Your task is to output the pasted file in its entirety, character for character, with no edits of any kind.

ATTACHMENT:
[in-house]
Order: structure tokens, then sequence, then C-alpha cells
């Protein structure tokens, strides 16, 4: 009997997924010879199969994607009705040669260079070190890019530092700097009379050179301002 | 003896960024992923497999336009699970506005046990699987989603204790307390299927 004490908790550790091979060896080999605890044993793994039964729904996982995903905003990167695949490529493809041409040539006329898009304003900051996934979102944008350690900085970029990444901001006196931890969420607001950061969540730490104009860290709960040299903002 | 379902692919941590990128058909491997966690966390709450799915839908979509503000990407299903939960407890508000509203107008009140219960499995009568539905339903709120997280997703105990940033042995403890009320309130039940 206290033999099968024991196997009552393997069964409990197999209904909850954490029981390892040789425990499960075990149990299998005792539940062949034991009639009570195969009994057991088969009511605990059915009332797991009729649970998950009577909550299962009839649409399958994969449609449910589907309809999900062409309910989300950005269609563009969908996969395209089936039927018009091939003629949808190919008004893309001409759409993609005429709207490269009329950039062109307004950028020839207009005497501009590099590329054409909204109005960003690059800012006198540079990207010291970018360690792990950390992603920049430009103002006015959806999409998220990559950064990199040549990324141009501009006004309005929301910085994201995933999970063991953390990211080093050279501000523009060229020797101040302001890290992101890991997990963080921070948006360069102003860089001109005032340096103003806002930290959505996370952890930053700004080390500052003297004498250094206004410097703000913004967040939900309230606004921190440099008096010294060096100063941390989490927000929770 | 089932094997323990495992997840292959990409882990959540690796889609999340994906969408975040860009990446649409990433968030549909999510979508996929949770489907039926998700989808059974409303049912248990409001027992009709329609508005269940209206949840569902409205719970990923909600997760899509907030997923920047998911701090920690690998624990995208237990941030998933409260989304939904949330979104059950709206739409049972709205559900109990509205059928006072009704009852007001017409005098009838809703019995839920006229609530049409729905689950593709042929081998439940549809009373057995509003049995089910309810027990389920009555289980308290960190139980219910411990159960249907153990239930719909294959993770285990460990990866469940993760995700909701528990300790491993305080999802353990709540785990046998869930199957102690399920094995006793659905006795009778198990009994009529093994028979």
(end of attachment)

[in-house]
Order: structure tokens, then sequence, then C-alpha cells
């Protein structure tokens, strides 16, 4: 009997997924010879199969994607009705040669260079070190890019530092700097009379050179301002 | 003896960024992923497999336009699970506005046990699987989603204790307390299927 004490908790550790091979060896080999605890044993793994039964729904996982995903905003990167695949490529493809041409040539006329898009304003900051996934979102944008350690900085970029990444901001006196931890969420607001950061969540730490104009860290709960040299903002 | 379902692919941590990128058909491997966690966390709450799915839908979509503000990407299903939960407890508000509203107008009140219960499995009568539905339903709120997280997703105990940033042995403890009320309130039940 206290033999099968024991196997009552393997069964409990197999209904909850954490029981390892040789425990499960075990149990299998005792539940062949034991009639009570195969009994057991088969009511605990059915009332797991009729649970998950009577909550299962009839649409399958994969449609449910589907309809999900062409309910989300950005269609563009969908996969395209089936039927018009091939003629949808190919008004893309001409759409993609005429709207490269009329950039062109307004950028020839207009005497501009590099590329054409909204109005960003690059800012006198540079990207010291970018360690792990950390992603920049430009103002006015959806999409998220990559950064990199040549990324141009501009006004309005929301910085994201995933999970063991953390990211080093050279501000523009060229020797101040302001890290992101890991997990963080921070948006360069102003860089001109005032340096103003806002930290959505996370952890930053700004080390500052003297004498250094206004410097703000913004967040939900309230606004921190440099008096010294060096100063941390989490927000929770 | 089932094997323990495992997840292959990409882990959540690796889609999340994906969408975040860009990446649409990433968030549909999510979508996929949770489907039926998700989808059974409303049912248990409001027992009709329609508005269940209206949840569902409205719970990923909600997760899509907030997923920047998911701090920690690998624990995208237990941030998933409260989304939904949330979104059950709206739409049972709205559900109990509205059928006072009704009852007001017409005098009838809703019995839920006229609530049409729905689950593709042929081998439940549809009373057995509003049995089910309810027990389920009555289980308290960190139980219910411990159960249907153990239930719909294959993770285990460990990866469940993760995700909701528990300790491993305080999802353990709540785990046998869930199957102690399920094995006793659905006795009778198990009994009529093994028979």